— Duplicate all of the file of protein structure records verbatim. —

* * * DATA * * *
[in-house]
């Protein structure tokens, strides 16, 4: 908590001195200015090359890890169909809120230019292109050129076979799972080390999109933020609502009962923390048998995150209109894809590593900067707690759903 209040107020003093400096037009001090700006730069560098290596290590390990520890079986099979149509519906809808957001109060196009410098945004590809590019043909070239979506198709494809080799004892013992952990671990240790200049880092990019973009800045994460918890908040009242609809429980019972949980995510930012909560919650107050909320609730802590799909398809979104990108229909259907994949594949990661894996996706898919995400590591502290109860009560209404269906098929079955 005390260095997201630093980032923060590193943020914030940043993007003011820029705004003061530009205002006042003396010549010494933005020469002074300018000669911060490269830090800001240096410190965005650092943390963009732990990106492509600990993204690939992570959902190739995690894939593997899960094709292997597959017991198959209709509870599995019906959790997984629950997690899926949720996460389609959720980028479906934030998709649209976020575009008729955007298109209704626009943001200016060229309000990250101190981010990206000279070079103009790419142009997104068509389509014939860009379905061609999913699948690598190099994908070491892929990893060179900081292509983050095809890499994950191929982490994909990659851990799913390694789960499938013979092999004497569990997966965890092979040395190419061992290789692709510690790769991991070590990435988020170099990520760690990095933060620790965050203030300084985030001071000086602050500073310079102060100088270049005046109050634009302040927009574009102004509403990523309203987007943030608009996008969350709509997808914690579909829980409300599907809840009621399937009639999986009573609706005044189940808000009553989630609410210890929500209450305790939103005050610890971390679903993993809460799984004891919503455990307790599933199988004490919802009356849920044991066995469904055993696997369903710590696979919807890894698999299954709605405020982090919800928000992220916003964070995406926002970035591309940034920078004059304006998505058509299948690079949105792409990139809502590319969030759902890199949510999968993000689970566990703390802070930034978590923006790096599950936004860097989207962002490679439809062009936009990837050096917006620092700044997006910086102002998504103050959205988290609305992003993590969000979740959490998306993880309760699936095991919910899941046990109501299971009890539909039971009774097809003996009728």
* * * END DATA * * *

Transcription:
[in-house]
């Protein structure tokens, strides 16, 4: 908590001195200015090359890890169909809120230019292109050129076979799972080390999109933020609502009962923390048998995150209109894809590593900067707690759903 209040107020003093400096037009001090700006730069560098290596290590390990520890079986099979149509519906809808957001109060196009410098945004590809590019043909070239979506198709494809080799004892013992952990671990240790200049880092990019973009800045994460918890908040009242609809429980019972949980995510930012909560919650107050909320609730802590799909398809979104990108229909259907994949594949990661894996996706898919995400590591502290109860009560209404269906098929079955 005390260095997201630093980032923060590193943020914030940043993007003011820029705004003061530009205002006042003396010549010494933005020469002074300018000669911060490269830090800001240096410190965005650092943390963009732990990106492509600990993204690939992570959902190739995690894939593997899960094709292997597959017991198959209709509870599995019906959790997984629950997690899926949720996460389609959720980028479906934030998709649209976020575009008729955007298109209704626009943001200016060229309000990250101190981010990206000279070079103009790419142009997104068509389509014939860009379905061609999913699948690598190099994908070491892929990893060179900081292509983050095809890499994950191929982490994909990659851990799913390694789960499938013979092999004497569990997966965890092979040395190419061992290789692709510690790769991991070590990435988020170099990520760690990095933060620790965050203030300084985030001071000086602050500073310079102060100088270049005046109050634009302040927009574009102004509403990523309203987007943030608009996008969350709509997808914690579909829980409300599907809840009621399937009639999986009573609706005044189940808000009553989630609410210890929500209450305790939103005050610890971390679903993993809460799984004891919503455990307790599933199988004490919802009356849920044991066995469904055993696997369903710590696979919807890894698999299954709605405020982090919800928000992220916003964070995406926002970035591309940034920078004059304006998505058509299948690079949105792409990139809502590319969030759902890199949510999968993000689970566990703390802070930034978590923006790096599950936004860097989207962002490679439809062009936009990837050096917006620092700044997006910086102002998504103050959205988290609305992003993590969000979740959490998306993880309760699936095991919910899941046990109501299971009890539909039971009774097809003996009728």